Residential property values rise 12.9% in city
Residential property values in Lansing - and in all of Leavenworth County - are soaring.
According to County Appraiser Donna Graf, who recently mailed change-of-valuation notices to property owners, the value of all residential property in the city shot up 12.9 percent from 2005.
She said growth helped to fuel the residential valuation increase.
"Lansing added 92 residential parcels last year," Graf said. "That's a lot of parcels."
And Graf said she had seen no indications the upward climb in values would stop anytime soon. New residents from Johnson, Douglas and Wyandotte counties are driving up populations, and land prices, she said.
"Interest rates are low, and you've got the influx coming in from other counties," she said. "We're getting higher- and higher-dollar homes being built. You're seeing large homes - half-million dollars, three-quarters of a million dollars. We used to not have any."
Rural property is selling for premium prices, Graf said, especially in the southern part of the county.
"I don't care if it has two acres, they sell very high," she added. "It's just Johnson (County) coming, Douglas coming in down there. They're migrating into our county. Wyandotte, too."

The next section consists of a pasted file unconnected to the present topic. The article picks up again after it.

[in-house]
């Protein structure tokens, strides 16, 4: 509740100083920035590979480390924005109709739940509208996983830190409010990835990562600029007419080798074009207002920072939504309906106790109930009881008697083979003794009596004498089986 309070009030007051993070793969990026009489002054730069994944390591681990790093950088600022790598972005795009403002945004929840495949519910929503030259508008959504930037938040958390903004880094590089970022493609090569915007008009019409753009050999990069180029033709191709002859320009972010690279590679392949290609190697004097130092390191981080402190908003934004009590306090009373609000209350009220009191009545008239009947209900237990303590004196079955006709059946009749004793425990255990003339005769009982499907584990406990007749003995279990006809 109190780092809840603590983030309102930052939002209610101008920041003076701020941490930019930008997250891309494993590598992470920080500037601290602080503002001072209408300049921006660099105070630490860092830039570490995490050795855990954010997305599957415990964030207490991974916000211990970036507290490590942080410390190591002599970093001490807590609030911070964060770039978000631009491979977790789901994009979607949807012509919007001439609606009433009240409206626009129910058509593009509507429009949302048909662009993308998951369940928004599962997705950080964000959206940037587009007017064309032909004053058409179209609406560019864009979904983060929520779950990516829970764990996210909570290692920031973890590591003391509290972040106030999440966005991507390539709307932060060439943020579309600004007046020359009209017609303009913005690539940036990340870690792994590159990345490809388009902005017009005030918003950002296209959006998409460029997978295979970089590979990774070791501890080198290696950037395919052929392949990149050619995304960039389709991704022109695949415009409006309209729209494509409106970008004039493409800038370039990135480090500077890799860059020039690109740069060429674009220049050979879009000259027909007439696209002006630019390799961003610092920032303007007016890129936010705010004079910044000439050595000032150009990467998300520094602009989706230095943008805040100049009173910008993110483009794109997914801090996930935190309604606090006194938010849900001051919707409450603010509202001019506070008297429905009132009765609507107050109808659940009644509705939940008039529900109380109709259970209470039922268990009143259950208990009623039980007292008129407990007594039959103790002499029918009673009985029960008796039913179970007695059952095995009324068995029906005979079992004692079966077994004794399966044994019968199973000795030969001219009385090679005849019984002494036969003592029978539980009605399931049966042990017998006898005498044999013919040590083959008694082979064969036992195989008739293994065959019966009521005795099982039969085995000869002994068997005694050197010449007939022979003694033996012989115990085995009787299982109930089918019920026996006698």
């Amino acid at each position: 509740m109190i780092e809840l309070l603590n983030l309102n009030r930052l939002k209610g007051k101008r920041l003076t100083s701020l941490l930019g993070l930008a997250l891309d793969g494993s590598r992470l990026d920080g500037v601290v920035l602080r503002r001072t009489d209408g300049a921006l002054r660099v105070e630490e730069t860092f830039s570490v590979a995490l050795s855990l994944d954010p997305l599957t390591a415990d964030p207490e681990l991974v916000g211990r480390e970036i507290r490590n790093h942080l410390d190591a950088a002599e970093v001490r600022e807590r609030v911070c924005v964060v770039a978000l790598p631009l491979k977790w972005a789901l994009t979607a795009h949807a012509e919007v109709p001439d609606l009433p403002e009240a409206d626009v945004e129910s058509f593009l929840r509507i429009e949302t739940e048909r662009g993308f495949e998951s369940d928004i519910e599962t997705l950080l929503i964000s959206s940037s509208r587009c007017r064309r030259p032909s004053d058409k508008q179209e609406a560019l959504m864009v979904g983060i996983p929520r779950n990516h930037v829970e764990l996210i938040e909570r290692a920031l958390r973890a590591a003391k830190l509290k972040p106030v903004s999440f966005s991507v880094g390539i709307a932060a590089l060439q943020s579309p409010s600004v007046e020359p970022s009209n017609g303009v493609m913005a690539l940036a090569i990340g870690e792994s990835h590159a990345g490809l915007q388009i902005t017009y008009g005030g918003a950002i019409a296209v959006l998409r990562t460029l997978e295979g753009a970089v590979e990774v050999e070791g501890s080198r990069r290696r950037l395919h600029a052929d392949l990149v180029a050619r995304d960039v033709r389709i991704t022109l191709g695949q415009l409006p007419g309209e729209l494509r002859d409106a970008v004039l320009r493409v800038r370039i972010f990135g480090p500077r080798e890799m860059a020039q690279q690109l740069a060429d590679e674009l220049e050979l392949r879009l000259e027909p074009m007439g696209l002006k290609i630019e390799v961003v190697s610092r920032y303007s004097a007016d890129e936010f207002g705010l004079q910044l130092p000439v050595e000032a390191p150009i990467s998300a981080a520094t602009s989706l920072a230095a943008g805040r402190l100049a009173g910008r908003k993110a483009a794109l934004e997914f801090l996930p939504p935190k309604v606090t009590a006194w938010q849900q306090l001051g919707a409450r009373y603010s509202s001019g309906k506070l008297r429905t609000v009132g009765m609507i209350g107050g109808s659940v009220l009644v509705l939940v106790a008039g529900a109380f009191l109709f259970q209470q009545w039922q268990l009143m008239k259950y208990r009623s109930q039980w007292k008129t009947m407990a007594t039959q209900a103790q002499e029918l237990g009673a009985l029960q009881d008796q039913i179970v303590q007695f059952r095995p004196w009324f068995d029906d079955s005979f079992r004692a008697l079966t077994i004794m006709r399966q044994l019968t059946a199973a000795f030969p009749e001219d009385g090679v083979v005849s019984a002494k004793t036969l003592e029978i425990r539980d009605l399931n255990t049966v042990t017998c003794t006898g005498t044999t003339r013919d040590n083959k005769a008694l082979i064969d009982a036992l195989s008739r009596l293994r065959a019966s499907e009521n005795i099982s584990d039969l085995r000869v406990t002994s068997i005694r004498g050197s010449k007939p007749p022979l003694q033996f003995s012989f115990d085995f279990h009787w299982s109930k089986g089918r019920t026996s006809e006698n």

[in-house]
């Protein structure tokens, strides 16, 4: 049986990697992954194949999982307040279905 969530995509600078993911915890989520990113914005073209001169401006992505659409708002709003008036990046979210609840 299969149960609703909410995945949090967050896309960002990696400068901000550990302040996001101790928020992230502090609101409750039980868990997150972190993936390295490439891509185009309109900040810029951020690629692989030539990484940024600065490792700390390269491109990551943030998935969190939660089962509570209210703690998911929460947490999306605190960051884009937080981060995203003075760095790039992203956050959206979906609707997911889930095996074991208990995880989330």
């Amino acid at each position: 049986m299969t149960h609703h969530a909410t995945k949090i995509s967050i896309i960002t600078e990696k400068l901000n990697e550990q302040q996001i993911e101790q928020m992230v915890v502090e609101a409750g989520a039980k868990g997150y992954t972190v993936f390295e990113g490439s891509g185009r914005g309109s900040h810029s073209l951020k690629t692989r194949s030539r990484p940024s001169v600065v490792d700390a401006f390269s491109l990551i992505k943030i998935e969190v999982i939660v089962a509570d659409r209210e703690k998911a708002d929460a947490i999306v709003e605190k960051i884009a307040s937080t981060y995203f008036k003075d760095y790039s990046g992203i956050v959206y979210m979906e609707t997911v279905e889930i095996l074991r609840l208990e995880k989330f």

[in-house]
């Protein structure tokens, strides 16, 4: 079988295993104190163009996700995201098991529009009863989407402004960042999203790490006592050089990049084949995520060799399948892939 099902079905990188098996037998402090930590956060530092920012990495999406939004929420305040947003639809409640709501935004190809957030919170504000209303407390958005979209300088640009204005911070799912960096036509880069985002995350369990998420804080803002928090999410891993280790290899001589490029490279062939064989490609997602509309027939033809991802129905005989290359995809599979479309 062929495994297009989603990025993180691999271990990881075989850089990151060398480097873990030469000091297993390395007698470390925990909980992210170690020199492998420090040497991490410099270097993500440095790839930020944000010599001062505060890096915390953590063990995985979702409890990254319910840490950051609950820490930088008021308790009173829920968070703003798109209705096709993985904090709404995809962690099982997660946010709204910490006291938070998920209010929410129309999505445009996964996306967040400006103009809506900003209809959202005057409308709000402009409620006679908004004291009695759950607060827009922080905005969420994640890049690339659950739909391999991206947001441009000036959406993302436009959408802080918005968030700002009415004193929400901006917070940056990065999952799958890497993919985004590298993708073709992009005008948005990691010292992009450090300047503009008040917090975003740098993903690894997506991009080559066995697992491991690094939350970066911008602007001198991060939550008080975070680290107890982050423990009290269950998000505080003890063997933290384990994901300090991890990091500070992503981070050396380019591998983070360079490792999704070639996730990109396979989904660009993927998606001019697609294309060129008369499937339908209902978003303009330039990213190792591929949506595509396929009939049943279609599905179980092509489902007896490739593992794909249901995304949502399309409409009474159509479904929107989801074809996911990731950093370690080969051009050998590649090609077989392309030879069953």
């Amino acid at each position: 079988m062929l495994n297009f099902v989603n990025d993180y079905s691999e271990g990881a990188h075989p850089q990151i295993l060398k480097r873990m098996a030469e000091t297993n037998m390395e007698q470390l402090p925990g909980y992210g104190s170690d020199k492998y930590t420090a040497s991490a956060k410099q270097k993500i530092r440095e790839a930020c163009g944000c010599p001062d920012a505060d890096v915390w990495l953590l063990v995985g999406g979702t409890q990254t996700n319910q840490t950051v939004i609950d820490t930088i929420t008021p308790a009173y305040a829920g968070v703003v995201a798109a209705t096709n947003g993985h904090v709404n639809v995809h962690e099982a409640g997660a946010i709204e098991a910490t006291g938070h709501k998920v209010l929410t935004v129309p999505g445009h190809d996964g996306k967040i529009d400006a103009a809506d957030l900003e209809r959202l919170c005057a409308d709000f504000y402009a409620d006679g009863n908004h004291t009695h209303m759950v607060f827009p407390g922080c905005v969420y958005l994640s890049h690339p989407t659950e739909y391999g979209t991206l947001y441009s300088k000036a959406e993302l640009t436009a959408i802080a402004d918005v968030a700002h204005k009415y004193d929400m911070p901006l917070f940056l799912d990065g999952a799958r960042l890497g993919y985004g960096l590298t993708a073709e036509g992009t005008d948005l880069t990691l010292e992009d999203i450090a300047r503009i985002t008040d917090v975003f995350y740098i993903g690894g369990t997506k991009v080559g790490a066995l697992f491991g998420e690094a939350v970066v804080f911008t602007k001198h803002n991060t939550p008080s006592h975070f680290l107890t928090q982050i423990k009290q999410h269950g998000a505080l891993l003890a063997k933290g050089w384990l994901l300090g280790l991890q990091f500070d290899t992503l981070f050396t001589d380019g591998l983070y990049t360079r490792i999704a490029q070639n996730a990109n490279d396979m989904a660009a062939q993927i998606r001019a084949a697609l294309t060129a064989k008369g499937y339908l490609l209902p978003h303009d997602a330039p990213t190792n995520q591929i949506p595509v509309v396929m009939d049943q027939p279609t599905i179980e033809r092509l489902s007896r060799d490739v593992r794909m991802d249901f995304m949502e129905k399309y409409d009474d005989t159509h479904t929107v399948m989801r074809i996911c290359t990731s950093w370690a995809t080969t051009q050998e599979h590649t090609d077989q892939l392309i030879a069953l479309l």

She said her office didn't calculate an average valuation increase solely for existing residential property this year.
In Lansing, all property was valued $495.8 million this year, compared with about $443 million last year. That represents a 12 percent increase.
Countywide, all property was valued at $3.68 billion this year, compared with $3.3 billion in 2005, an increase of 10.4 percent.
And here's a historical look at the percentage increases in property valuations throughout the county:
¢ 2005 property values were 10.5 percent higher than 2004.
¢ 2004 property values were 9 percent higher than 2003.
¢ 2003 values were 13 percent higher than 2002.
¢ 2002 property values were 9 percent higher than 2001.
The new values will be used to calculate 2006 property taxes, based on the mill levies set by the county, cities and school districts. The 2006 tax statements will be mailed in November, with the first half of the taxes due on Dec. 20.
Any property owner who wants to appeal their 2006 valuation has until 5 p.m. March 30 to file a request, Graf said. Informal hearings may be conducted in person or over the telephone. Anyone choosing a telephone hearing should provide information to the appraiser's office before the hearing that they want considered in the appeal.
And it's important that property owners cancel their hearing if they're unable to keep the appointment.
If property owners do not file an appeal at this time, they have another opportunity later this year, when tax statements are sent.
- Current editor John Taylor contributed to this report.